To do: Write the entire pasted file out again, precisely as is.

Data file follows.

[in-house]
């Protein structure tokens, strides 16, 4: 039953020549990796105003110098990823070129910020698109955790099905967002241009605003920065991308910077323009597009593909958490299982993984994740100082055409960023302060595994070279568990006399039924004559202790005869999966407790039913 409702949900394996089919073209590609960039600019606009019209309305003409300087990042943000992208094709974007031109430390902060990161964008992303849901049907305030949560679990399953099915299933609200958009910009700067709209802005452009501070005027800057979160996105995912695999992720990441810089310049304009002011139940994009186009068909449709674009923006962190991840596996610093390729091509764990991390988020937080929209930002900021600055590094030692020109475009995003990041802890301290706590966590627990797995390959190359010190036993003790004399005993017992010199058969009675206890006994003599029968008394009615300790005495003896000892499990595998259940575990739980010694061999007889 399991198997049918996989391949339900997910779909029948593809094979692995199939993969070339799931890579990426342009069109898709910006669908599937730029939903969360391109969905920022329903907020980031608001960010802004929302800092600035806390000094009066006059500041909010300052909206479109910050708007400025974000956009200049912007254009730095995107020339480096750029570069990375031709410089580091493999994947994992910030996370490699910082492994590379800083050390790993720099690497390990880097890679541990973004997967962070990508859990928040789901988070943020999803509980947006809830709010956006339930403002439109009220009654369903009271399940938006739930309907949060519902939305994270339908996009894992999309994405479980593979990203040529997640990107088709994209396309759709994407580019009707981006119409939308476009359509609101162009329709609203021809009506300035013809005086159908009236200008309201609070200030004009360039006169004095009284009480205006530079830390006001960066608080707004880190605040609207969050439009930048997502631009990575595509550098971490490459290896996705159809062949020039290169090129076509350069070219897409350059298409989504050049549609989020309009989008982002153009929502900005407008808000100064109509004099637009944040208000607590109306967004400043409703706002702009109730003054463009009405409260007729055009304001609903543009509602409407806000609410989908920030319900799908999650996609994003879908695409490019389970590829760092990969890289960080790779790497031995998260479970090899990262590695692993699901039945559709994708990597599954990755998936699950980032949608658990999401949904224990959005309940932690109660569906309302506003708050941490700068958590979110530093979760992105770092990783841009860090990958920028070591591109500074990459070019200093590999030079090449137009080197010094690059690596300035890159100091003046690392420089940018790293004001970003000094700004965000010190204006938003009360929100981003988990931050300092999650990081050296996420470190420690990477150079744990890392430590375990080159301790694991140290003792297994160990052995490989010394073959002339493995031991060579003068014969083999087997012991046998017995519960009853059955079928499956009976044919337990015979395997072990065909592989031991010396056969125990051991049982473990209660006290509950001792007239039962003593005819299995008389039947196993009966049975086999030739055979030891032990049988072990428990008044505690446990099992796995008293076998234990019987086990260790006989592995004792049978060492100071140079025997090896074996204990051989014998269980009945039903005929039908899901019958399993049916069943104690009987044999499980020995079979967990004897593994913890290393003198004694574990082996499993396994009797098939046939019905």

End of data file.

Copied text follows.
[in-house]
């Protein structure tokens, strides 16, 4: 039953020549990796105003110098990823070129910020698109955790099905967002241009605003920065991308910077323009597009593909958490299982993984994740100082055409960023302060595994070279568990006399039924004559202790005869999966407790039913 409702949900394996089919073209590609960039600019606009019209309305003409300087990042943000992208094709974007031109430390902060990161964008992303849901049907305030949560679990399953099915299933609200958009910009700067709209802005452009501070005027800057979160996105995912695999992720990441810089310049304009002011139940994009186009068909449709674009923006962190991840596996610093390729091509764990991390988020937080929209930002900021600055590094030692020109475009995003990041802890301290706590966590627990797995390959190359010190036993003790004399005993017992010199058969009675206890006994003599029968008394009615300790005495003896000892499990595998259940575990739980010694061999007889 399991198997049918996989391949339900997910779909029948593809094979692995199939993969070339799931890579990426342009069109898709910006669908599937730029939903969360391109969905920022329903907020980031608001960010802004929302800092600035806390000094009066006059500041909010300052909206479109910050708007400025974000956009200049912007254009730095995107020339480096750029570069990375031709410089580091493999994947994992910030996370490699910082492994590379800083050390790993720099690497390990880097890679541990973004997967962070990508859990928040789901988070943020999803509980947006809830709010956006339930403002439109009220009654369903009271399940938006739930309907949060519902939305994270339908996009894992999309994405479980593979990203040529997640990107088709994209396309759709994407580019009707981006119409939308476009359509609101162009329709609203021809009506300035013809005086159908009236200008309201609070200030004009360039006169004095009284009480205006530079830390006001960066608080707004880190605040609207969050439009930048997502631009990575595509550098971490490459290896996705159809062949020039290169090129076509350069070219897409350059298409989504050049549609989020309009989008982002153009929502900005407008808000100064109509004099637009944040208000607590109306967004400043409703706002702009109730003054463009009405409260007729055009304001609903543009509602409407806000609410989908920030319900799908999650996609994003879908695409490019389970590829760092990969890289960080790779790497031995998260479970090899990262590695692993699901039945559709994708990597599954990755998936699950980032949608658990999401949904224990959005309940932690109660569906309302506003708050941490700068958590979110530093979760992105770092990783841009860090990958920028070591591109500074990459070019200093590999030079090449137009080197010094690059690596300035890159100091003046690392420089940018790293004001970003000094700004965000010190204006938003009360929100981003988990931050300092999650990081050296996420470190420690990477150079744990890392430590375990080159301790694991140290003792297994160990052995490989010394073959002339493995031991060579003068014969083999087997012991046998017995519960009853059955079928499956009976044919337990015979395997072990065909592989031991010396056969125990051991049982473990209660006290509950001792007239039962003593005819299995008389039947196993009966049975086999030739055979030891032990049988072990428990008044505690446990099992796995008293076998234990019987086990260790006989592995004792049978060492100071140079025997090896074996204990051989014998269980009945039903005929039908899901019958399993049916069943104690009987044999499980020995079979967990004897593994913890290393003198004694574990082996499993396994009797098939046939019905």